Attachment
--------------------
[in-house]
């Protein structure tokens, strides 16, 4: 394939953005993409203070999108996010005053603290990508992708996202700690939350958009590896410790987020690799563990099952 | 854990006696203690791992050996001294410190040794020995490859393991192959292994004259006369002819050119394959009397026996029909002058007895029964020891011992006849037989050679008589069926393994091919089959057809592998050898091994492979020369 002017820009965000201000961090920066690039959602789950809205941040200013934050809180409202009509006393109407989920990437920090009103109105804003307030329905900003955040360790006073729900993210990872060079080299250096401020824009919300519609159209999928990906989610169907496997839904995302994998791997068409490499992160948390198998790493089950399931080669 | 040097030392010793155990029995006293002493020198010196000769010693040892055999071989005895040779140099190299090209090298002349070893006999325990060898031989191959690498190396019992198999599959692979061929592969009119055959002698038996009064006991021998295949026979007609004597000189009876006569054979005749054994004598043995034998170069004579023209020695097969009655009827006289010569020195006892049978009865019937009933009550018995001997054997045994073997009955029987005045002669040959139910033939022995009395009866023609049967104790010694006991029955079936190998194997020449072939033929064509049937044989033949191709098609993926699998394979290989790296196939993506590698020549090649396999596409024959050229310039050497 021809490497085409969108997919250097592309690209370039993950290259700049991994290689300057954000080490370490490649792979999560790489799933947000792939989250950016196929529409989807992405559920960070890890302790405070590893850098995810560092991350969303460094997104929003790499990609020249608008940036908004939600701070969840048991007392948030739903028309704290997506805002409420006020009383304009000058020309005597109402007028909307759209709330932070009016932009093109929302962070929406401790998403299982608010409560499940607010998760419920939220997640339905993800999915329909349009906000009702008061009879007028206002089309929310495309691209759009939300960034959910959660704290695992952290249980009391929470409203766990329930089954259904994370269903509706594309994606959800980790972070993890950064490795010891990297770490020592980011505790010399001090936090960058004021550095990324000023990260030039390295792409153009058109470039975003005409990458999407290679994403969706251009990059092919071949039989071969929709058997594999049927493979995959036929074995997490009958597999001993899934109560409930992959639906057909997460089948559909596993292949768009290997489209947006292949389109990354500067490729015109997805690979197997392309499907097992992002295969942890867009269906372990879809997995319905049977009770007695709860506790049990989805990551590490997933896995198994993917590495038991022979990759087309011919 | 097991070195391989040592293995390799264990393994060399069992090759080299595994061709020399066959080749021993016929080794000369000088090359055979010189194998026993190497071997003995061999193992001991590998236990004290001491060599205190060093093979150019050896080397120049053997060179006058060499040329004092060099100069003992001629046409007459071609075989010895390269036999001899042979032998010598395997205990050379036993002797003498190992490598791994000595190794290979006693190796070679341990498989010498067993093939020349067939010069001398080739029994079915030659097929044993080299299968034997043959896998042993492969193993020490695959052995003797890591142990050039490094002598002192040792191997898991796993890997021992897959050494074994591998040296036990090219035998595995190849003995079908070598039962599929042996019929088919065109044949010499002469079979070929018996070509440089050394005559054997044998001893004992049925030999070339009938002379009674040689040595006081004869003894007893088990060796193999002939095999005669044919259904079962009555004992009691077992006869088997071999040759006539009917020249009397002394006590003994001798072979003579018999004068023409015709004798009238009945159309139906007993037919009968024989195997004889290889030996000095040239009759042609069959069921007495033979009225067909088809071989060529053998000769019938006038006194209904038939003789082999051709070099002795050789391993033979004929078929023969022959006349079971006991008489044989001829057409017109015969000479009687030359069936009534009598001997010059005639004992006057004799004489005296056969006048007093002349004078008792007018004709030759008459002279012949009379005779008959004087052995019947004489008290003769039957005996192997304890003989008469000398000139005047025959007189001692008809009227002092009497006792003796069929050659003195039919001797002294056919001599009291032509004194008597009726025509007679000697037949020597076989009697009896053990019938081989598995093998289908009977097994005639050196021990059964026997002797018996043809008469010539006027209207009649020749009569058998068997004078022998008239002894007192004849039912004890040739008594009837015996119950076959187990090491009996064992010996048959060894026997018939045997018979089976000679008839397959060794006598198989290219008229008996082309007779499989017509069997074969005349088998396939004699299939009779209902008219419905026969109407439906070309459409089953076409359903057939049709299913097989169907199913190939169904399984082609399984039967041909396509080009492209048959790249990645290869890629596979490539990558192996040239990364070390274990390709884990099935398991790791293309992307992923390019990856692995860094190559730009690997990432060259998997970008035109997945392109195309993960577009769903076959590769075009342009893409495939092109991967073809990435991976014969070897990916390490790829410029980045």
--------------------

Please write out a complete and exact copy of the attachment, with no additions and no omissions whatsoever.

[in-house]
């Protein structure tokens, strides 16, 4: 394939953005993409203070999108996010005053603290990508992708996202700690939350958009590896410790987020690799563990099952 | 854990006696203690791992050996001294410190040794020995490859393991192959292994004259006369002819050119394959009397026996029909002058007895029964020891011992006849037989050679008589069926393994091919089959057809592998050898091994492979020369 002017820009965000201000961090920066690039959602789950809205941040200013934050809180409202009509006393109407989920990437920090009103109105804003307030329905900003955040360790006073729900993210990872060079080299250096401020824009919300519609159209999928990906989610169907496997839904995302994998791997068409490499992160948390198998790493089950399931080669 | 040097030392010793155990029995006293002493020198010196000769010693040892055999071989005895040779140099190299090209090298002349070893006999325990060898031989191959690498190396019992198999599959692979061929592969009119055959002698038996009064006991021998295949026979007609004597000189009876006569054979005749054994004598043995034998170069004579023209020695097969009655009827006289010569020195006892049978009865019937009933009550018995001997054997045994073997009955029987005045002669040959139910033939022995009395009866023609049967104790010694006991029955079936190998194997020449072939033929064509049937044989033949191709098609993926699998394979290989790296196939993506590698020549090649396999596409024959050229310039050497 021809490497085409969108997919250097592309690209370039993950290259700049991994290689300057954000080490370490490649792979999560790489799933947000792939989250950016196929529409989807992405559920960070890890302790405070590893850098995810560092991350969303460094997104929003790499990609020249608008940036908004939600701070969840048991007392948030739903028309704290997506805002409420006020009383304009000058020309005597109402007028909307759209709330932070009016932009093109929302962070929406401790998403299982608010409560499940607010998760419920939220997640339905993800999915329909349009906000009702008061009879007028206002089309929310495309691209759009939300960034959910959660704290695992952290249980009391929470409203766990329930089954259904994370269903509706594309994606959800980790972070993890950064490795010891990297770490020592980011505790010399001090936090960058004021550095990324000023990260030039390295792409153009058109470039975003005409990458999407290679994403969706251009990059092919071949039989071969929709058997594999049927493979995959036929074995997490009958597999001993899934109560409930992959639906057909997460089948559909596993292949768009290997489209947006292949389109990354500067490729015109997805690979197997392309499907097992992002295969942890867009269906372990879809997995319905049977009770007695709860506790049990989805990551590490997933896995198994993917590495038991022979990759087309011919 | 097991070195391989040592293995390799264990393994060399069992090759080299595994061709020399066959080749021993016929080794000369000088090359055979010189194998026993190497071997003995061999193992001991590998236990004290001491060599205190060093093979150019050896080397120049053997060179006058060499040329004092060099100069003992001629046409007459071609075989010895390269036999001899042979032998010598395997205990050379036993002797003498190992490598791994000595190794290979006693190796070679341990498989010498067993093939020349067939010069001398080739029994079915030659097929044993080299299968034997043959896998042993492969193993020490695959052995003797890591142990050039490094002598002192040792191997898991796993890997021992897959050494074994591998040296036990090219035998595995190849003995079908070598039962599929042996019929088919065109044949010499002469079979070929018996070509440089050394005559054997044998001893004992049925030999070339009938002379009674040689040595006081004869003894007893088990060796193999002939095999005669044919259904079962009555004992009691077992006869088997071999040759006539009917020249009397002394006590003994001798072979003579018999004068023409015709004798009238009945159309139906007993037919009968024989195997004889290889030996000095040239009759042609069959069921007495033979009225067909088809071989060529053998000769019938006038006194209904038939003789082999051709070099002795050789391993033979004929078929023969022959006349079971006991008489044989001829057409017109015969000479009687030359069936009534009598001997010059005639004992006057004799004489005296056969006048007093002349004078008792007018004709030759008459002279012949009379005779008959004087052995019947004489008290003769039957005996192997304890003989008469000398000139005047025959007189001692008809009227002092009497006792003796069929050659003195039919001797002294056919001599009291032509004194008597009726025509007679000697037949020597076989009697009896053990019938081989598995093998289908009977097994005639050196021990059964026997002797018996043809008469010539006027209207009649020749009569058998068997004078022998008239002894007192004849039912004890040739008594009837015996119950076959187990090491009996064992010996048959060894026997018939045997018979089976000679008839397959060794006598198989290219008229008996082309007779499989017509069997074969005349088998396939004699299939009779209902008219419905026969109407439906070309459409089953076409359903057939049709299913097989169907199913190939169904399984082609399984039967041909396509080009492209048959790249990645290869890629596979490539990558192996040239990364070390274990390709884990099935398991790791293309992307992923390019990856692995860094190559730009690997990432060259998997970008035109997945392109195309993960577009769903076959590769075009342009893409495939092109991967073809990435991976014969070897990916390490790829410029980045």